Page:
TEST Areas of WorkLife (AWL) Survey

A desk with various objects from various work and life areas (AWL), in a dark, with weak light from a lamp


The Areas of WorkLife (AWL) Survey was developed by Dr. Michael P. Leiter, a renowned psychologist and researcher, who specialized in organizational behavior and occupational health. The questionnaire was designed to evaluate various factors contributing to burnout in the workplace. Dr. Leiter’s interest in burnout and work-life balance led him to create a comprehensive tool that could help individuals and organizations.

The development of the AWL questionnaire involved extensive research and validation processes to ensure its reliability and validity. Dr. Leiter and his team conducted numerous studies to identify the critical dimensions that contribute to burnout. They reviewed existing literature on burnout, work-life balance, and related constructs, and conducted interviews and surveys with employees from different professions and backgrounds (see the original publication on ReasearchGate.net).


The questionnaire is structured to assess six key areas of an individual’s work and personal life that are known to influence burnout. It consists of several subscales, each focusing on different aspects:

  1. Workload: This subscale assesses the volume and intensity of work an individual faces in their job. It considers factors like job demands, time pressure, and workload distribution.
  2. Control: This subscale evaluates the level of autonomy and decision-making authority an individual has in their work. Employees with higher control over their tasks tend to experience lower levels of burnout.
  3. Reward: This subscale examines the extent to which employees feel adequately rewarded and recognized for their efforts. It considers both extrinsic rewards (e.g., salary, benefits) and intrinsic rewards (e.g., sense of accomplishment).
  4. Community: This subscale focuses on the quality of relationships and social support within the workplace. A strong sense of community and positive coworker relationships can act as protective factors against burnout.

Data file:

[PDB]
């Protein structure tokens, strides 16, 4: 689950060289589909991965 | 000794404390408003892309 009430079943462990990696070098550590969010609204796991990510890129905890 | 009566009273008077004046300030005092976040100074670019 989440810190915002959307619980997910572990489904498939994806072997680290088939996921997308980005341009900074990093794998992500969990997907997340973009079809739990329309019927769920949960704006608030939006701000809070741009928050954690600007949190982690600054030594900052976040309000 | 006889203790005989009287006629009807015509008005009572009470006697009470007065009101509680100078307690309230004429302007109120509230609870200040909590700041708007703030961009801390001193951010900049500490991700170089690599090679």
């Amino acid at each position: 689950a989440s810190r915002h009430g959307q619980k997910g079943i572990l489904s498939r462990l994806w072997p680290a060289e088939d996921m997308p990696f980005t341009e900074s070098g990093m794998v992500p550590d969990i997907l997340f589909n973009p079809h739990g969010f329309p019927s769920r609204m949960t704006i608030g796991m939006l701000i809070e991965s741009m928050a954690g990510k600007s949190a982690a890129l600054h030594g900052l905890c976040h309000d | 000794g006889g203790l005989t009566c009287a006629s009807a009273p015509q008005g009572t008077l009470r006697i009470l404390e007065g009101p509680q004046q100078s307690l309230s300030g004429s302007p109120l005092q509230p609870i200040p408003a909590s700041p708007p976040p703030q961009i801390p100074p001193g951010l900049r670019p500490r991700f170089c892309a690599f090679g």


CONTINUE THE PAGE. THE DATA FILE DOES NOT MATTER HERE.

5. Fairness: This subscale measures perceptions of fairness and justice within the organization. Employees who perceive fair treatment are more likely to experience lower burnout levels.
  6. Values: This subscale assesses the alignment between an individual’s personal values and the values promoted by the organization. When employees find their work meaningful and in line with their beliefs, burnout risk may decrease.

Use for organizations

The main purpose of the AWL questionnaire is to provide a systematic and reliable way of assessing the specific aspects of work and personal life that might be contributing to burnout. By understanding these factors, organizations can implement targeted interventions to promote employee well-being and reduce burnout, ultimately improving productivity and retention. The AWL questionnaire is designed to be applicable across various industries and work settings, making it a versatile tool for researchers, HR professionals, and managers.

Related Tests

The test frequently used along the AWL Questionnaire, Maslach Burnout Inventory (MBI), was developed by Dr. Christina Maslach to test the level of burnout in individuals and organizations. You can take the test here: https://supportbymonika.com/assessments/mbi/.

AWL Test

Select an option which describes how strongly you agree with the stated emotions or behaviors. Leave your email to receive results.







Visited 1 times, 1 visit(s) today